A grand jury indicted Mancilla-Ibarra on one count of conspiracy to distribute and possess with intent to distribute 500 grams or more of methamphetamine, 21 U.S.C. §§ 841(a)(1), (b)(1)(A)(viii) and 846, and one count of possessing 500 grams or more of methamphetamine with the intent to distribute, id. § 841(a)(1), (b)(1)(A)(viii). Mancilla-Ibarra moved to suppress the evidence seized as the fruit of an unlawful arrest. He argued that the officers lacked probable cause to arrest him and attacked Fann's reliability as an informant. The district court ordered an evidentiary hearing and referred the matter to a magistrate judge.

         The government offered the testimony of a detective involved in the investigation to support Fann's credibility. The detective testified that Fann consented to a search of his home; provided the officers with his drug money; told the officers where to find additional drugs in his home; identified his supplier as from Georgia, which was consistent with the original informant's account and the surveillance video of the white van with Georgia tags; helped officers set up a successful sting with one of his customers; and provided the phone number for his supplier and requested the supplier provide more methamphetamine. And the detective testified that the white van with Georgia tags driven by Mancilla-Ibarra appeared around the appointed time in response to Fann's request. The government also argued that, even if the information from Fann did not establish probable cause to arrest Mancilla-Ibarra, the drug dog's alert independently created probable cause to search the van.

         The magistrate judge recommended that the district court deny Mancilla-Ibarra's motion to suppress because probable cause existed at the time of the arrest. The magistrate judge made no recommendation on the dog sniff issue. Mancilla-Ibarra objected to the report and recommendation, but the district court overruled the objections, adopted the report and recommendation, and denied the motion. At a bench trial, the district court found Mancilla-Ibarra guilty of both counts of the indictment.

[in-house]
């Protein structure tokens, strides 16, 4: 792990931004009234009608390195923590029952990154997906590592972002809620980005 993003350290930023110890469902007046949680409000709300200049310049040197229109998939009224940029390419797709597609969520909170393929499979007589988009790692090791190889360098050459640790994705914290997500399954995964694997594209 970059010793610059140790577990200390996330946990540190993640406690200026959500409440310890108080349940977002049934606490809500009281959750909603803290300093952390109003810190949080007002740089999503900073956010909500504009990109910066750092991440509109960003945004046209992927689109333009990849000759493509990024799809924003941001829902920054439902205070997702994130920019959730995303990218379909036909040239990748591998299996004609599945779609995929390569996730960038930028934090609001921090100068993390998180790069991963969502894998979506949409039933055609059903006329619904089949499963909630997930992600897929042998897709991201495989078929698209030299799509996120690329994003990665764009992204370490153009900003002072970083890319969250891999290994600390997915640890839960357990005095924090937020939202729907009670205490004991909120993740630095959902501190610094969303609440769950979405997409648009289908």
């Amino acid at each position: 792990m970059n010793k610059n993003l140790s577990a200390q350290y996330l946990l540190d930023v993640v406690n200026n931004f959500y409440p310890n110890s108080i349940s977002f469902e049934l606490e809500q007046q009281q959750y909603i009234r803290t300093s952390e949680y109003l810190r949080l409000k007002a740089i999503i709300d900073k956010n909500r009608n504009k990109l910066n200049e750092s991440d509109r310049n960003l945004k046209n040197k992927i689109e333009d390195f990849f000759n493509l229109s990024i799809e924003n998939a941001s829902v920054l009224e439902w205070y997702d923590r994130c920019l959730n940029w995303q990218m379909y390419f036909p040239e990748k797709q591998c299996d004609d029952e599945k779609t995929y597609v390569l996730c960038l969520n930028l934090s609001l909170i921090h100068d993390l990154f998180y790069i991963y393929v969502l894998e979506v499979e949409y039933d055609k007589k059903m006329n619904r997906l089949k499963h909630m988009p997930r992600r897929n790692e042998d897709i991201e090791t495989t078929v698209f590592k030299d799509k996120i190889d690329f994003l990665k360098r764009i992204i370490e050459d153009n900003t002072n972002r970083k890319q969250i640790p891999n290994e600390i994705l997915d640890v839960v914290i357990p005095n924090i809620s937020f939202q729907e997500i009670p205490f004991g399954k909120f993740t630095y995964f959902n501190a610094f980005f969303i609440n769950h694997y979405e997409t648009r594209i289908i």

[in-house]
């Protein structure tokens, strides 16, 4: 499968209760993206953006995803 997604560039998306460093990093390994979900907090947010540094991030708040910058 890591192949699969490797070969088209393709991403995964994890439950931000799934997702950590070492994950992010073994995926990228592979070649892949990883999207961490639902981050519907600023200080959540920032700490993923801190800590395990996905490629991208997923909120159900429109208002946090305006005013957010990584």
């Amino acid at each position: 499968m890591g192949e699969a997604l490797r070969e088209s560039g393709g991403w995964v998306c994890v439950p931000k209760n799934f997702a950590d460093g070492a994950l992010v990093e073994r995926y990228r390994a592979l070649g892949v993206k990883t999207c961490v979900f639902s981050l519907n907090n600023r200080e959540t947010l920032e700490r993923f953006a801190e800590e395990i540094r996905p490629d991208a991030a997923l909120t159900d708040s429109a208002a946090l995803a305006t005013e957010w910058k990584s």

The presentence investigation report stated that officers uncovered three kilograms of methamphetamine at Fann's home and that Mancilla-Ibarra delivered a kilogram of methamphetamine to Fann's home on May 15. The report also stated that Mancilla-Ibarra admitted to delivering methamphetamine to Fann only twice, once on May 15 and once on the day of his arrest. Although the report flagged the possibility of a two-level reduction based on Mancilla-Ibarra's satisfaction of the five safety-valve criteria, U.S.S.G §§ 2D1.1(b)(17), 5C1.2(a), it did not recommend the reduction because the government asserted that Mancilla-Ibarra failed to satisfy the fifth criteria by not being "forthcoming and complete in his statements about the conspiracy." The report calculated Mancilla-Ibarra's total offense level as 36, with a criminal history category of I. His recommended guidelines range was 188 to 235 months of imprisonment, and his statutory maximum sentence was life imprisonment.

         At his sentencing hearing, Mancilla-Ibarra objected to the refusal to recommend a two-level reduction because he satisfied all of the safety-valve criteria, including the truthful disclosure requirement. U.S.S.G §§ 2D1.1(b)(17), 5C1.2(a). He asserted that he had answered all questions, provided details about the persons he knew to be involved in the drug trafficking, and disclosed the identity of a third person's involvement just before the hearing even though the government did not previously ask about this person. The government responded that Mancilla-Ibarra did not fully cooperate because he refused to provide complete ...